for all have sinned [THROUGH THE MORAL LAW OF REWARD AND PUNISHMENT—THE TREE OF THE KNOWLEDGE OF GOOD AND EVIL] and fall short of the glory of God [FALL SHORT OF HIS LAW OF Agape LOVE], [ALL] being justified freely by His grace [BY HIS Agape LOVE] through the redemption that is in Christ Jesus, whom God set forth as a propitiation [MERCY SEAT] by His blood, through faith, to demonstrate His righteousness [Agape LOVE], because in His forbearance [Agape LOVE] God had passed over the sins that were previously committed (Romans 3:23-25, emphasis added)
I have blotted out, like a thick cloud, your transgressions, and like a cloud, your sins. Return to Me, for I have redeemed you” (Isaiah 44:22, emphasis added)
As far as the east is from the west, so far has He removed our transgressions from us (Psalm 103:12, emphasis added).
God has blotted out, removed our sins—He has freely justified us. This does not mean that God held our sins against us before, and now, because Jesus sacrificed Himself to appease Him, He is forgiving us. No, in God’s law of agape love those sins had never been held against us to begin with. Jesus didn’t come to appease God—He came to reveal Him.
What Jesus has done is this: He has removed Satan’s power over us by showing us that the Father does not use the system of reward and punishment as Satan made us believe He did. In other words, by showing us the truth about God, Jesus completely removed reward and punishment out of the way and introduced God’s true way, which is the way of agape love:
And you, being dead in your trespasses and the uncircumcision of your flesh [DEAD BECAUSE OF THE CONDEMNATION OF THE REWARD AND PUNISHMENT SYSTEM], He has made alive together with Him, having forgiven you all trespasses [UNCONDITIONAL Agape LOVE], having wiped out the handwriting of requirements that was against us [SATAN’S MORAL LAW OF GOOD AND EVIL/REWARD AND PUNISHMENT], which was contrary to us. And He has taken it out of the way, having nailed it to the cross. Having disarmed principalities and powers, He made a public spectacle of them, triumphing over them in it (Colossians 2: 13-15, emphasis added).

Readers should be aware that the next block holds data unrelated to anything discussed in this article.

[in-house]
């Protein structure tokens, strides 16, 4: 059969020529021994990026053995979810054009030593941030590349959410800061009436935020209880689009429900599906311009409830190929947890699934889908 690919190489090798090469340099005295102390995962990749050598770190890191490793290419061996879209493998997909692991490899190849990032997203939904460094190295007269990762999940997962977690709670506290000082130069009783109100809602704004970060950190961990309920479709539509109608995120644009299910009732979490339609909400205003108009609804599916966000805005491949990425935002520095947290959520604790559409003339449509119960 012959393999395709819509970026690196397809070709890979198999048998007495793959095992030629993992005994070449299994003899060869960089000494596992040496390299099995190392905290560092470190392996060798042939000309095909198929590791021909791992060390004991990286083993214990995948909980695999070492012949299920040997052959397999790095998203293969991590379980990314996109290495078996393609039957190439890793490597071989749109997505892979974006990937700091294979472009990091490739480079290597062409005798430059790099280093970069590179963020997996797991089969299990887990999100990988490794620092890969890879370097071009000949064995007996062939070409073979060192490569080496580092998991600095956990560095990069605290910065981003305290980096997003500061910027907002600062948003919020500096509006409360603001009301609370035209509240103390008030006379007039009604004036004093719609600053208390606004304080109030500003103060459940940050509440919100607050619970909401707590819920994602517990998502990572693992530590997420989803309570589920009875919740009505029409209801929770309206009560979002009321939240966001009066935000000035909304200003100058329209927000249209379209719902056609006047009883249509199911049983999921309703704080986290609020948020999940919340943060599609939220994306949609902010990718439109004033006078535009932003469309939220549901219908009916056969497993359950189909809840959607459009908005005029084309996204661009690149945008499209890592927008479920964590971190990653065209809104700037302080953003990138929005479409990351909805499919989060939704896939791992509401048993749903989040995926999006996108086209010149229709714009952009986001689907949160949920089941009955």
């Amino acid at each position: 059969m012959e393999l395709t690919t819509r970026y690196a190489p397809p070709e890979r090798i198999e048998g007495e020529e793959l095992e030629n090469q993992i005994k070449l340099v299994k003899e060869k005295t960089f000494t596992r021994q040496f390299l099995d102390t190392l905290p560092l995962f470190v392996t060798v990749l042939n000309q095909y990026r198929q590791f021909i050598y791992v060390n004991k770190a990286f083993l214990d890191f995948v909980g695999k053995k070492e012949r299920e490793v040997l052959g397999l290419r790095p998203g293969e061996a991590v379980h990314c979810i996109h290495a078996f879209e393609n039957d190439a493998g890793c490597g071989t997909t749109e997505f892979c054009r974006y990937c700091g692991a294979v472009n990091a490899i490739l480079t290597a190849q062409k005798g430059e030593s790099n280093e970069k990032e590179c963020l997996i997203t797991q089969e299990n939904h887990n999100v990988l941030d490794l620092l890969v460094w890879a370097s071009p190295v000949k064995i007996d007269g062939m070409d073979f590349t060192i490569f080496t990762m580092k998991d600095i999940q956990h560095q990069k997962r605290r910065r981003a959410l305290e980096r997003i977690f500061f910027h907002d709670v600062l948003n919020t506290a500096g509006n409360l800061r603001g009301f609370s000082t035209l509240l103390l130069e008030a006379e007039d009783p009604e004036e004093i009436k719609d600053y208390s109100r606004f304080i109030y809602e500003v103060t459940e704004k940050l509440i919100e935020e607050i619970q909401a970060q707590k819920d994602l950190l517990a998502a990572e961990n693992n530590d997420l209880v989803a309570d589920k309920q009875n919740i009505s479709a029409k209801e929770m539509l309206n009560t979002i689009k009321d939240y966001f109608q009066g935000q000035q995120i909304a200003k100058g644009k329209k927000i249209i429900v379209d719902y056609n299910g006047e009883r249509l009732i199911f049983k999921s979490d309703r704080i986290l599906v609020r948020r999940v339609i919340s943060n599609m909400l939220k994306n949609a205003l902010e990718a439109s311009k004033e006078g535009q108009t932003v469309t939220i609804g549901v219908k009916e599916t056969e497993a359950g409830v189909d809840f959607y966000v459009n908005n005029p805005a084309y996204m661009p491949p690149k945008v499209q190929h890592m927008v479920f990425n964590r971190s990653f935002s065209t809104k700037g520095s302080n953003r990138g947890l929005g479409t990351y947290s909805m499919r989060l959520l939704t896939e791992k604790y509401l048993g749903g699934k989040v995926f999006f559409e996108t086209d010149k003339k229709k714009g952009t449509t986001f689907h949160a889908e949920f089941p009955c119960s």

God’s justification is not based on our own goodness—on our works from the system of the Tree of Good and Evil. His justification is based on His law of grace: “being freely justified by His grace.” This is good news indeed! Our hearts ought to rejoice at God’s mercy and grace towards us by sending Jesus Christ to free us from the bondage of Satan’s moral law of Good and Evil. We ought to be shouting from the mountain-tops this good news, which applies to every human being on this earth. He has taken the whole system of reward and punishment “out of the way, having nailed it to the cross.” By doing this He “disarmed” Satan and his angels—“disarmed principalities and power, He made a public spectacle of them, triumphing over them in it.”
But there are further concepts we must understand before we fully grasp what this all means: the gospel of Christ saves us, but what does it save us from? Notice how Paul answers this question in Romans chapter five:
But God demonstrates His own love toward us, in that while we were still sinners, Christ died for us. Much more then, having now been justified by His blood, we shall be saved from wrath through Him (Romans5: 8-9, emphasis added).
Did you notice what we are to be saved from? We are to be “saved from wrath”! But whose wrath are we to be saved from? Is it from God’s wrath?
For years we have thought that this was the case. And yet this just doesn’t make sense! Did God love us so much that He had to send His Son in order to save us from Himself? Is God so out-of-control that He has to ask someone else to hold Him back, otherwise, He might lash out at us in fury?
Consider again these words: “For God did not send His Son into the world to condemn the world but that the world through Him might be saved.” Is God trying to save us from His own condemnation? No! God didn’t send His Son to condemn the world! Then what? “God did not send His Son into the world to condemn the world but that the world through Him might be saved” from Satan’s wrathful reign. It is that simple.
As we move forward, we will see how God’s kingdom and Satan’s kingdom are two separate jurisdictions, and we, the human race, just like Adam and Eve in the Garden of Eden, have a choice to make regarding them. This choice will determine whether or not we receive “the wrath of God.”